The Book Arts Web: Most comprehensive site for book arts resources.
Book_Arts-L: Listserv for all the book arts. Link at the Book Arts Web in the sidebar on the left side of the page. Includes online archive going back to 1994.
Medieval Manuscripts at Syracuse: Links to images of Syracuse University Libraries' medieval manuscripts. To view the manuscripts in person please visit the Special Collections Research Center on the 6th floor of Bird Library.
The Digital Scriptorium: A growing image database of medieval and renaissance manuscripts that unites scattered resources from many institutions into an international tool for teaching and scholarly research. It bridges the gap between a diverse user community and the limited resources of libraries by means of sample imaging and extensive rather than intensive cataloguing.
NEW! Making the 15th c. Style Book: This page is about the many materials and methods I offer for making a personalized book. The book is made in the style of French/Flemish book arts of the end of the 15th century. The subject matter is biblical, and you can see some of the major illuminations on my Illuminated Manuscripts Art Page. The book is 5x7 inches, Gothic bound in hardwood boards over dark blue goatskin. The pages are all genuine goat parchment, written in medieval inks and illustrated with genuine gold & silver leaf, and pigments made from plants, animals, minerals and chemistry. The binding was hand sewn, carved and tooled, and features hand-made metal bosses and clasp.
Traveling Scriptorium: Online version of a teaching kit created by conservators and curators of the Yale University Library. Contains visual representations of pigments and inks, binding structures, and more.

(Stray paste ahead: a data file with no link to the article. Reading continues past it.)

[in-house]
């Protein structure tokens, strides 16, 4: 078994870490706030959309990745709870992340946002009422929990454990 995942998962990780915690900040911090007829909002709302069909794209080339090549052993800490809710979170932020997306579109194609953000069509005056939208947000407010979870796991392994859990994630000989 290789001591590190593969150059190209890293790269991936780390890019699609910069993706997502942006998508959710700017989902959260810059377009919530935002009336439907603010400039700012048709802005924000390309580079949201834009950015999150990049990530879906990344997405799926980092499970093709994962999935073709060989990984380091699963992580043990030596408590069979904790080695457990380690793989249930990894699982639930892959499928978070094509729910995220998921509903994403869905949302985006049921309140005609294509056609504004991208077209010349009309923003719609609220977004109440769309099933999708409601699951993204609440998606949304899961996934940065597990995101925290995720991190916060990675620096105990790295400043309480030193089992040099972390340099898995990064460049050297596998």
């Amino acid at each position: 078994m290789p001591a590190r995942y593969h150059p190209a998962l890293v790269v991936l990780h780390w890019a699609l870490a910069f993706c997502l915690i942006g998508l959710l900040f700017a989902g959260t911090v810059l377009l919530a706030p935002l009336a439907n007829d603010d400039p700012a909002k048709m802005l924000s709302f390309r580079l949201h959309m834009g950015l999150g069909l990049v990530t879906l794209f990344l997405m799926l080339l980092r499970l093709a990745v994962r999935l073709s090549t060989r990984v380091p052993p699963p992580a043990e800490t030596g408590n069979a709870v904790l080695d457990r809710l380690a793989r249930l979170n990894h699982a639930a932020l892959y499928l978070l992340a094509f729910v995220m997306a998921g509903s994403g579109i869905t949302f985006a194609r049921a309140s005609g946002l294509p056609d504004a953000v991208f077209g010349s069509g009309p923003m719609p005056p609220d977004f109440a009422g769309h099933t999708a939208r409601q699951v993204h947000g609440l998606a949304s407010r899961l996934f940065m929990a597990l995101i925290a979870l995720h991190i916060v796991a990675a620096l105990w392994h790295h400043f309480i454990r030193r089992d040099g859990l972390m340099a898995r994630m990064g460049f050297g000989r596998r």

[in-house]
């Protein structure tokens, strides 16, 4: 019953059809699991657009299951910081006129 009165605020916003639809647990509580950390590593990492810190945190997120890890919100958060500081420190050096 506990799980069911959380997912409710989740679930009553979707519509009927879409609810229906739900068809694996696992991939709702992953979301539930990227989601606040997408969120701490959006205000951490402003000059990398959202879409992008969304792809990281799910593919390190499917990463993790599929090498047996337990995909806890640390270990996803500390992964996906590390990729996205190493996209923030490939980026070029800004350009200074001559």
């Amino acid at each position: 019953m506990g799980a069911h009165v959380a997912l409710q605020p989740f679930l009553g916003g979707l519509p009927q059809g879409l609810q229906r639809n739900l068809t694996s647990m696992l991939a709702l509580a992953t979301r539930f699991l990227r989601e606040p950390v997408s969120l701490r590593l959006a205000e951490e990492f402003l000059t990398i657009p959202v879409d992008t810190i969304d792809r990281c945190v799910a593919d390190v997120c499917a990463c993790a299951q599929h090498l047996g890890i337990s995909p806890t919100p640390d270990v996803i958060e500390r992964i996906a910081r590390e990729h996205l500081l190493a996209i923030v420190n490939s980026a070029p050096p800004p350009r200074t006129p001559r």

Making of a Medieval Book: From Getty Museum.
Structure of a Medieval Manuscript: From the Getty Museum.
Medieval Manuscript Reproduction: In 5+ parts. Click link for first part and continue.University of Iowa Libraries Bookbinding Models
A young novice monk arrives at the monastery.
He is assigned to help the other monks in copying the old texts by hand.
He notices, however, that they are copying copies, and not the original books.
So, the new monk goes to the head monk to ask him about this. He points out that if there was an error in the first copy, that error would be continued in all of the other copies. The head monk says, "We have been copying from the copies for centuries, but you make a good point, my son."
So, he goes down into the cellar archives with one of the copies to check it against the original. Hours later, nobody has seen him. So, one of the monks goes downstairs to look for him. He hears sobbing coming from the back of the cellar and finds the old monk leaning over one of the original books crying. He asks what's wrong.
"The word is */celebrate/* not */celibate/*," says the old monk with tears in his eyes.
How a modern fine press book edition is made: The Complex of All of These